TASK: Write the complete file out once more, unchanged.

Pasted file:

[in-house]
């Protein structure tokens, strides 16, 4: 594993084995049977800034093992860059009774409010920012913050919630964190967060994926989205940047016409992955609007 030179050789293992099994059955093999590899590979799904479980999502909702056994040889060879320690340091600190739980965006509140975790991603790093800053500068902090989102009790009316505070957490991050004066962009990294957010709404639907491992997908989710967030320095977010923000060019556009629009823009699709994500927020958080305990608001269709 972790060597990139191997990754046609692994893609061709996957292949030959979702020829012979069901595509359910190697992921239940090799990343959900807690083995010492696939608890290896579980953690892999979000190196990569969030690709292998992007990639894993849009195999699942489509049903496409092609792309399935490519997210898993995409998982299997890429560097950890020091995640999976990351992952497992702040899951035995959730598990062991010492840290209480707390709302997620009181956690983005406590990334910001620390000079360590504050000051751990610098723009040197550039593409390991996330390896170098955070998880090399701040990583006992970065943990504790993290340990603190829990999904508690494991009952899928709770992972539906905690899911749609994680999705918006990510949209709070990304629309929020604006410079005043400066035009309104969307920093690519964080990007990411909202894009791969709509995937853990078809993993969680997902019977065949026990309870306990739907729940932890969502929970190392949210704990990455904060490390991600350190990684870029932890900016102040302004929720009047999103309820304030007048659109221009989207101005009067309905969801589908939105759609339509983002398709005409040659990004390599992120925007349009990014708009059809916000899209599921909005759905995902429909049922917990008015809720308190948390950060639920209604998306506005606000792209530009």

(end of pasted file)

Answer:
[in-house]
């Protein structure tokens, strides 16, 4: 594993084995049977800034093992860059009774409010920012913050919630964190967060994926989205940047016409992955609007 030179050789293992099994059955093999590899590979799904479980999502909702056994040889060879320690340091600190739980965006509140975790991603790093800053500068902090989102009790009316505070957490991050004066962009990294957010709404639907491992997908989710967030320095977010923000060019556009629009823009699709994500927020958080305990608001269709 972790060597990139191997990754046609692994893609061709996957292949030959979702020829012979069901595509359910190697992921239940090799990343959900807690083995010492696939608890290896579980953690892999979000190196990569969030690709292998992007990639894993849009195999699942489509049903496409092609792309399935490519997210898993995409998982299997890429560097950890020091995640999976990351992952497992702040899951035995959730598990062991010492840290209480707390709302997620009181956690983005406590990334910001620390000079360590504050000051751990610098723009040197550039593409390991996330390896170098955070998880090399701040990583006992970065943990504790993290340990603190829990999904508690494991009952899928709770992972539906905690899911749609994680999705918006990510949209709070990304629309929020604006410079005043400066035009309104969307920093690519964080990007990411909202894009791969709509995937853990078809993993969680997902019977065949026990309870306990739907729940932890969502929970190392949210704990990455904060490390991600350190990684870029932890900016102040302004929720009047999103309820304030007048659109221009989207101005009067309905969801589908939105759609339509983002398709005409040659990004390599992120925007349009990014708009059809916000899209599921909005759905995902429909049922917990008015809720308190948390950060639920209604998306506005606000792209530009």